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Chapter 14

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PSYC 213
Jelena Ristic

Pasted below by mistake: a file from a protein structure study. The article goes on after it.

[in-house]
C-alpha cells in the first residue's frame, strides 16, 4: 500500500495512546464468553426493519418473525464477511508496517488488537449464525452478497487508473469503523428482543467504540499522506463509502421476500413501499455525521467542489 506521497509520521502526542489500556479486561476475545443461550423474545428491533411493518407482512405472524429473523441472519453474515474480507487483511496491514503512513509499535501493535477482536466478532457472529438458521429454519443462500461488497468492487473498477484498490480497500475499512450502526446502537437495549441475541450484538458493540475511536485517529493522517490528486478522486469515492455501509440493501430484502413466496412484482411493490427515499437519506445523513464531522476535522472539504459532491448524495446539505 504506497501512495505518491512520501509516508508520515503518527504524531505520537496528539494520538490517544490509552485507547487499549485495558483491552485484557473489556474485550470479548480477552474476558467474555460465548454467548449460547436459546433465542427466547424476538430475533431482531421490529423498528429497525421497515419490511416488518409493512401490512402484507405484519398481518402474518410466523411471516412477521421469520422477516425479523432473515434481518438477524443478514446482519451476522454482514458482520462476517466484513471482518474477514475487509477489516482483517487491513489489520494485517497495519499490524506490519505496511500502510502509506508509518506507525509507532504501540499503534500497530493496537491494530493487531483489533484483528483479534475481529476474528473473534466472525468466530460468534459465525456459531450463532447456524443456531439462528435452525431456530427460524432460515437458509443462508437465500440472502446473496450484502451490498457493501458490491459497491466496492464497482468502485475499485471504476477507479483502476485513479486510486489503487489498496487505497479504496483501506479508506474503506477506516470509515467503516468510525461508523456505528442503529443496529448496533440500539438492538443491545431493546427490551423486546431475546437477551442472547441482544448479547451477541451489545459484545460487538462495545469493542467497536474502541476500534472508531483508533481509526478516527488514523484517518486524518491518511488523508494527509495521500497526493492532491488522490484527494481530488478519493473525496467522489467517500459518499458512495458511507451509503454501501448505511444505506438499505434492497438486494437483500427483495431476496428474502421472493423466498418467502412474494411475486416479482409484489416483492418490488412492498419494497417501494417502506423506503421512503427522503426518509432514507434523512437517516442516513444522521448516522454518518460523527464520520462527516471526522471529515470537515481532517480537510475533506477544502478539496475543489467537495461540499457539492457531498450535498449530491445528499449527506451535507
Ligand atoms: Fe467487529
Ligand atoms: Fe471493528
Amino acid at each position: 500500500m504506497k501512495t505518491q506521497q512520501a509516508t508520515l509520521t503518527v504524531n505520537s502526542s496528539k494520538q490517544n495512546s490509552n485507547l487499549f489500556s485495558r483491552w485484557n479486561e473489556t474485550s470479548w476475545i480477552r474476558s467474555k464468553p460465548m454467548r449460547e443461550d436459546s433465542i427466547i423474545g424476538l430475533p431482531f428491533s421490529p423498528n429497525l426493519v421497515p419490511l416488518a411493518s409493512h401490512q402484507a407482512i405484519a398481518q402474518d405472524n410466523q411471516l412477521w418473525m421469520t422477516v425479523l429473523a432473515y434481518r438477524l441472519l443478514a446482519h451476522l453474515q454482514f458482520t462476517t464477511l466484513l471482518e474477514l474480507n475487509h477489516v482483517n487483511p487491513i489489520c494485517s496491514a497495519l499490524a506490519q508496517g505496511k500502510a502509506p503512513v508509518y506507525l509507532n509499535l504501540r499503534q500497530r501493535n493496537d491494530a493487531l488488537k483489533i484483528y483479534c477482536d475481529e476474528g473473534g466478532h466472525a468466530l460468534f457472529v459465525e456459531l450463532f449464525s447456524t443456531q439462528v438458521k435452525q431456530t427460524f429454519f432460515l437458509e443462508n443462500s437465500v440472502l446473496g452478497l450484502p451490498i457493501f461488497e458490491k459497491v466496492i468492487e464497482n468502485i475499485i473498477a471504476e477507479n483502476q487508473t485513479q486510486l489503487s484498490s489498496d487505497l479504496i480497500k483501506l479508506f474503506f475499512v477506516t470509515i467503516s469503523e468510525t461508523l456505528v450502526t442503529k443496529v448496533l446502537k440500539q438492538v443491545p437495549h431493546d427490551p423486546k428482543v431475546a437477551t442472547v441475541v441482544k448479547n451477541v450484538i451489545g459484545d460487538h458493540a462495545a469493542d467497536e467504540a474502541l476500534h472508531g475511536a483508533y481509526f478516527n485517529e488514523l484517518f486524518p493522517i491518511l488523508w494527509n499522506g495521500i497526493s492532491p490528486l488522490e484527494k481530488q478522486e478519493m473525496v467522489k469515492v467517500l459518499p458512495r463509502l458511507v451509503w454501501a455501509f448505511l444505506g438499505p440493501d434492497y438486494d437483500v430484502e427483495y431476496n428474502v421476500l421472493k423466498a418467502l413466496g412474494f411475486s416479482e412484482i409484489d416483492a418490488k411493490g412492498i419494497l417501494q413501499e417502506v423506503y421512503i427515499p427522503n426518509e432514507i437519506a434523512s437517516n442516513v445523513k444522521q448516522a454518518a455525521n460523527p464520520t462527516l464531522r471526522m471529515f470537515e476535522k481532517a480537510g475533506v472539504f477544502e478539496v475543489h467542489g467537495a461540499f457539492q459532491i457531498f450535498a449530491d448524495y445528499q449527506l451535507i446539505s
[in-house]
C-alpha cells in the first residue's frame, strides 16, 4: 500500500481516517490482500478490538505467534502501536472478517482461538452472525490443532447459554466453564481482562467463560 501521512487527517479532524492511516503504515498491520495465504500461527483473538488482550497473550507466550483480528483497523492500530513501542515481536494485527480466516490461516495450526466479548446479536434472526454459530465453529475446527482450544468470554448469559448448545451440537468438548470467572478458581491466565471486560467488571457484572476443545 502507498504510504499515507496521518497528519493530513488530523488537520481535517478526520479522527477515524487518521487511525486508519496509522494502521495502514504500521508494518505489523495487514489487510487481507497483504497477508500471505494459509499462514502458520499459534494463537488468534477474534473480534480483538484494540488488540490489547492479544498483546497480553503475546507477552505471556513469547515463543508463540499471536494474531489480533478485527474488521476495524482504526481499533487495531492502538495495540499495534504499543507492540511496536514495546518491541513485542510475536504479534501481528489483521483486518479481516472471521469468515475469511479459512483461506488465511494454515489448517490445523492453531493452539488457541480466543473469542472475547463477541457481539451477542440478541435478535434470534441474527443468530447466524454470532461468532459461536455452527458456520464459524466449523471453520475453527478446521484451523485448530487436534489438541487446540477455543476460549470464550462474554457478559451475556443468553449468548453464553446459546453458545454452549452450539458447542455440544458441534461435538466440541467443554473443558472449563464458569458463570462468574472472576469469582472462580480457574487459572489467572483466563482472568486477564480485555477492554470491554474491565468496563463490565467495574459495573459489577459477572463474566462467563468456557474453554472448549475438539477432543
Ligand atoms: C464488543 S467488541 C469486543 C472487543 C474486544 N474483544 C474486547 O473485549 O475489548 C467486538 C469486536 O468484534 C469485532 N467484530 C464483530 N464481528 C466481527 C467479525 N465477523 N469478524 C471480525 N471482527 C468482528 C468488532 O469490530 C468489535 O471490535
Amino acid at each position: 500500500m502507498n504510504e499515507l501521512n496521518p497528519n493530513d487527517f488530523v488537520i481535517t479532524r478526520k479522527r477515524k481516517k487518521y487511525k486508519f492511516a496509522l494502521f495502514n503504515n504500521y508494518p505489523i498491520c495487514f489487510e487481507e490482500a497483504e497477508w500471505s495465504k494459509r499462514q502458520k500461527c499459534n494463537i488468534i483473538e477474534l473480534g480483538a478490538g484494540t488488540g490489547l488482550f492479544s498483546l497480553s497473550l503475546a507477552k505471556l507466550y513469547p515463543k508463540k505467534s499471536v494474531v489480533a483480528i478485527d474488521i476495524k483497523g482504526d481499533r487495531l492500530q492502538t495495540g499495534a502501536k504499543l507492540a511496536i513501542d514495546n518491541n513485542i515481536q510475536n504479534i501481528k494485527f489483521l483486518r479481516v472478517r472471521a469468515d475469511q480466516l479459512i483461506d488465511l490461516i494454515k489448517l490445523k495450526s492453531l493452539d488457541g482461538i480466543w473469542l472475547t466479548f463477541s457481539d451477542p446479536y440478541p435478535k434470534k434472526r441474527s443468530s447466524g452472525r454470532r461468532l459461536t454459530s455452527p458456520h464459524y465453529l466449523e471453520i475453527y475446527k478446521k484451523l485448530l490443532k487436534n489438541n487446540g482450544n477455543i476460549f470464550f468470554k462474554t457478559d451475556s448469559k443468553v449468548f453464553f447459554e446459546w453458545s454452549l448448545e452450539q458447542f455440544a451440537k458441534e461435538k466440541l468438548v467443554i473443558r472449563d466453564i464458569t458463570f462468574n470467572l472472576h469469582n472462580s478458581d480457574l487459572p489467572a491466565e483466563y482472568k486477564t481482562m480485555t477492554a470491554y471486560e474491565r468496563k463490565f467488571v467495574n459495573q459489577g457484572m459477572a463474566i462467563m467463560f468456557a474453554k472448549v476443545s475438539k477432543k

Chapter 14 – Applied Cognitive Psychology - Broadbent (1980) o When psychologists examine applied settings, such as the workplace, they quickly discover important aspects of behaviour that may be overlooked in other forms of investigation.  Working in applied settings may lead not only to the solution of practical problems, but also may provide information about basic psychological processes not obtainable in any other way. - Problem-centered versus method-centred – Maslow (1946) o Cognitive psychology can be so concerned with doing methodologically correct studies that it loses sight of the practical problems that need to be addressed.  A problem-centered cognitive psychology runs the risk of methodological sloppiness.  Applied cognitive psychology requires a delicate balance between being problem0centred and being method-centred. Human Error - One of the central concerns of applied cognitive psychology always has been the discovery of ways to reduce the tendency we all have to make errors in a variety of situations. - Activation-trigger-schema theory – Norman (1981) o There can be several different schemas for different kinds of action, and more than one schema can be activated at any one time.  Schemas may be inappropriately activated, resulting in attentional errors. o The habitual sequence of action continues to operate without much attention, and the newer action sequence never gets activated.  Oops, I did it again effect – Betsch et al., (2004) - Eistein et al., (2003)  Tested the fragility of intentions o Asked participants to postpone doing one task until they had finished another o Found that participants were very poor at remembering to do the postponed task, and concluded that “when busily engaged in activities, it is difficult for the cognitive system to maintain delayed intentions in focal awareness even for 5seconds.” - Possible sources for different kinds of errors 1) Lapse that occurs because we have inadequately formulated what it is we actually want to do. o These errors due to faulty formulation of intentions fall into two subclasses. a) Mode errors o Occurs when we carry out an action that would be fine for one situation (mode), but not for the situation in which we happen to find ourselves. b) Description errors o We do not have a sufficiently detailed understanding of our situation. 2) Due to faulty activation of a schema o Capture errors  Result when a familiar schema captures behaviour in the place of an unfamiliar one.  Particularly when you are trying to do something instead of an overlearned sequence, it is likely that the overlearned sequence will run itself off instead. o Faulty activation also reveals itself in errors due to loss of activation of the appropriate schema. 3) The proper schema has been activated, but it is triggered inappropriately. o Anticipation errors  A response may occur earlier in a sequence than it should if it is only being elicited by the immediately preceding stimulus. o Spoonerism  You have wasted two terms  You have tasted two worms. - Norman noted that the existence of errors such as these points out the importance of monitoring one’s own behaviour. Consider this (Box 14.1) - Dawes argued that there is an asymmetry between understanding and prediction. 1 Chapter 14 – Applied Cognitive Psychology o Prediction does not necessarily follow from understanding.  One can understand something extremely well and yet not be able to predict its future occurrence.  Conversely, one can predict something reasonably well without having a very good understanding of why the prediction works. - Cleopatra’s nose problem o One can invent any number of hypothetical events that might have changed the course of history without any certainty of being able to predict any future occurrences. Ergonomics - Ergonomics is the study of people in relation to their working environment. o Ergonomists help to design objects and machines so that people can interact with them not only efficiently but also with the maximum possible amount of satisfaction. - User friendly o The concept has been more widely applied to describe a desirable feature of virtually any interaction between a person and any device.  It “helps a person to perform a task in a natural way, which is easy to understand and use”  Flexible straws - User-unfriendly o Child-proof medicine bottle The User Interface - A work situation can be analyzed in terms of three different interfaces. 1) Organization interface concerns the relation between the organization and the types of tasks the organization requires. 2) Task interface refers to the relation between a job and the devices required to perform the job. o Winograd and Flores (1986) showed that such decisions are made without anyone being sufficiently clear about precisely what problems the introduction of new technology is meant to solve. o The definition of the task interface may be a process that evolves over a long period of suing the system, rather than being anything that can be precisely stated at the outset. 3) User interface refers to the relationship between the person and the device being used to perform a task. o Most applicable for cognitive psychology Cognitive Ergonomics - Cognitive ergonomics refers to the combination of cognitive psychology and ergonomics used to understand the user interface. - It is desirable for the user interface to be designed to make use of the user’s existing knowledge, in order to minimize the amount of learning required to interact with the computer. (Maas, 1983) Keyboards - Alphabetical arrangement of keys allowed the operator to do the task too efficiently for the state of the technology. o It was necessary to slow the typist down because the machine jammed if the operator typed too fast.  QWERTY arrangement was invented to replace alphabetical design. - Norman & Fisher (1982) o Reported that typing speed on the alphabetical keyboard was not as good as typing speed on the QWERTY keyboards  Norman (2002) has explained results like these in terms of the ease with which the operator can use the knowledge he or she brings to the situation.  Many people have at least casual experience with the QWERTY keyboard, and that knowledge may be quite useful.  Skilled typists will not be able to transfer what they have learned to the alphabetical keyboard.  Once entrenched, difficult to change it. - Why the QWERTY keyboard is persisting? o One view holds that the QWERTY keyboard is an example of the way in which an accidental series of events may lock technology into a particular irreversible path. 2 Chapter 14 – Applied Cognitive Psychology o The other view is that it may be the case that other keyboards are not actually easier to use. - Computer number pad and phone number pad do not appear to interfere with the other, in that people do not make mistakes entering numbers on a computer by unthinkingly using the telephone pattern. o Different contexts may allow for different conditions. Text Messaging - Because the interface is so difficult to use for typing text, text messages are often written in a special code called textish. o The tendency to use textish increases with the intimacy of the relationship between sender and receiver.  Textish resembles inner speech.  The less the social distance between oneself and another, he more communication will approximate speech for oneself. - One of the advantages of textish is that is makes communication more private. - The popularity of text messaging illustrates the fact that if a device can satisfy a need, then people wll use it, not matter how labour-intensive it is. - Modifications in a device to make it more user friendly are likely to come about only after the device has demonstrated its utility. Pointing Devices - Fitt’s law specifies the difficulty of moving a stylus to a target. o Obviously, this difficulty will vary as the distance to the target varies.  The farther the stylus has to be moved, the more difficult the task.  It will also vary as the size of the target varies.  The narrower the target, the more difficult it will be to hit it. o ID = f (D/W)  ID  index of difficulty  D  Target distance  W  Width of the target - Fitt’s law leads to two principles. 1) The more frequently a target is used, the closer it should be to the pointer. 2) If the user must make the pointer travel a longer distance, then the target should be made as large as possible. Affordances - The affordances of an object refers to its possible functions. - The set of possible actions is called the affordances of the object. - An affordance is not a property, but it is a relationship that holds between the object and the organism that is acting on the object. - An important aspect of designing an object is to try to create an object that will afford those actions that are appropriate, and not afford those actions that are inappropriate. Instructions - Green and Payne (1982) reviewed some of the properties that such texts should have. o Text should be organized in a way that reflects the actions the user must perform.  This is not a serious problem as long as the operations to be performed follow one another in a linear order. - Instructions for the use of an object requiring concurrent processing present special problems. o Concurrent process  Many different processes going on at the same time, but that terminate at different times. - As Sloboda (1981) noted, the cues to action are directly perceptible; the notation affords the proper action. - Pictures can represent concurrent information successfully. o The relations between these simultaneously available parts can convey information to the user about appropriate actions. Presenting Information 3 Chapter 14 – Applied Cognitive Psychology - Statistical graphics is concerned with presenting data in a visual form that is not only readily understood ut that also enables the user to draw the correct inferences. - Gigerenzer and Edwards (2005) point out that presenting data in the form of frequencies is a simple and effective mind tool to reduce the confusion resulting from presenting data in other ways. - Population impact number o The number of people n the population among whom one event will be prevented by an intervention. - Gigerenzer and Edwards claimed that people are good intuitive statisticians if the data are presented in a way that is natural for them. o The moral of the story is that frequencies are the best way in which to present data for statistically naïve consumers. - Sevigny et al., found that 39% of gambling sites had an inflated payout rates during the demo period. Searching for Information - Informavore is a species that hungers for information in order to gather it and store it as a means for adapting to